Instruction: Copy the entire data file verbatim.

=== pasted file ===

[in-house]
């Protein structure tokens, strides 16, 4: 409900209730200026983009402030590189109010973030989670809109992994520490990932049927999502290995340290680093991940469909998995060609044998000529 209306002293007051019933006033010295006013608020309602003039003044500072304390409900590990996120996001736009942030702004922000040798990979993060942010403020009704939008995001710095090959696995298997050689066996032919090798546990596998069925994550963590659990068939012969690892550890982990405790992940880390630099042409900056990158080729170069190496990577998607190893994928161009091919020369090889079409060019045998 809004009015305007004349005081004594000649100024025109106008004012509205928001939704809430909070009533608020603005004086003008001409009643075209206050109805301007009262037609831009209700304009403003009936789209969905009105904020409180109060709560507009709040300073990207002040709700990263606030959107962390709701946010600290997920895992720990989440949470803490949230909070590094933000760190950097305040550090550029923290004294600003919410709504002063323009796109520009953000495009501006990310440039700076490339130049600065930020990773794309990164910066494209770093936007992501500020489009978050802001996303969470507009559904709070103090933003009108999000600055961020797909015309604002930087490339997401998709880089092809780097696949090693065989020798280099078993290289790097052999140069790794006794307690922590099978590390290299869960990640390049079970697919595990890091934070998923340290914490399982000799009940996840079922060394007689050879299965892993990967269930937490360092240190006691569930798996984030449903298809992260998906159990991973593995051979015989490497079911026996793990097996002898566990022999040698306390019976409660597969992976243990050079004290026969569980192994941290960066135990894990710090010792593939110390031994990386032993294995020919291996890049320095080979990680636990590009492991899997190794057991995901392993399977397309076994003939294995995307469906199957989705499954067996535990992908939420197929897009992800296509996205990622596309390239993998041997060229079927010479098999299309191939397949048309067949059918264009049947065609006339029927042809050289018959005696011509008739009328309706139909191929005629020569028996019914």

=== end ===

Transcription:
[in-house]
């Protein structure tokens, strides 16, 4: 409900209730200026983009402030590189109010973030989670809109992994520490990932049927999502290995340290680093991940469909998995060609044998000529 209306002293007051019933006033010295006013608020309602003039003044500072304390409900590990996120996001736009942030702004922000040798990979993060942010403020009704939008995001710095090959696995298997050689066996032919090798546990596998069925994550963590659990068939012969690892550890982990405790992940880390630099042409900056990158080729170069190496990577998607190893994928161009091919020369090889079409060019045998 809004009015305007004349005081004594000649100024025109106008004012509205928001939704809430909070009533608020603005004086003008001409009643075209206050109805301007009262037609831009209700304009403003009936789209969905009105904020409180109060709560507009709040300073990207002040709700990263606030959107962390709701946010600290997920895992720990989440949470803490949230909070590094933000760190950097305040550090550029923290004294600003919410709504002063323009796109520009953000495009501006990310440039700076490339130049600065930020990773794309990164910066494209770093936007992501500020489009978050802001996303969470507009559904709070103090933003009108999000600055961020797909015309604002930087490339997401998709880089092809780097696949090693065989020798280099078993290289790097052999140069790794006794307690922590099978590390290299869960990640390049079970697919595990890091934070998923340290914490399982000799009940996840079922060394007689050879299965892993990967269930937490360092240190006691569930798996984030449903298809992260998906159990991973593995051979015989490497079911026996793990097996002898566990022999040698306390019976409660597969992976243990050079004290026969569980192994941290960066135990894990710090010792593939110390031994990386032993294995020919291996890049320095080979990680636990590009492991899997190794057991995901392993399977397309076994003939294995995307469906199957989705499954067996535990992908939420197929897009992800296509996205990622596309390239993998041997060229079927010479098999299309191939397949048309067949059918264009049947065609006339029927042809050289018959005696011509008739009328309706139909191929005629020569028996019914």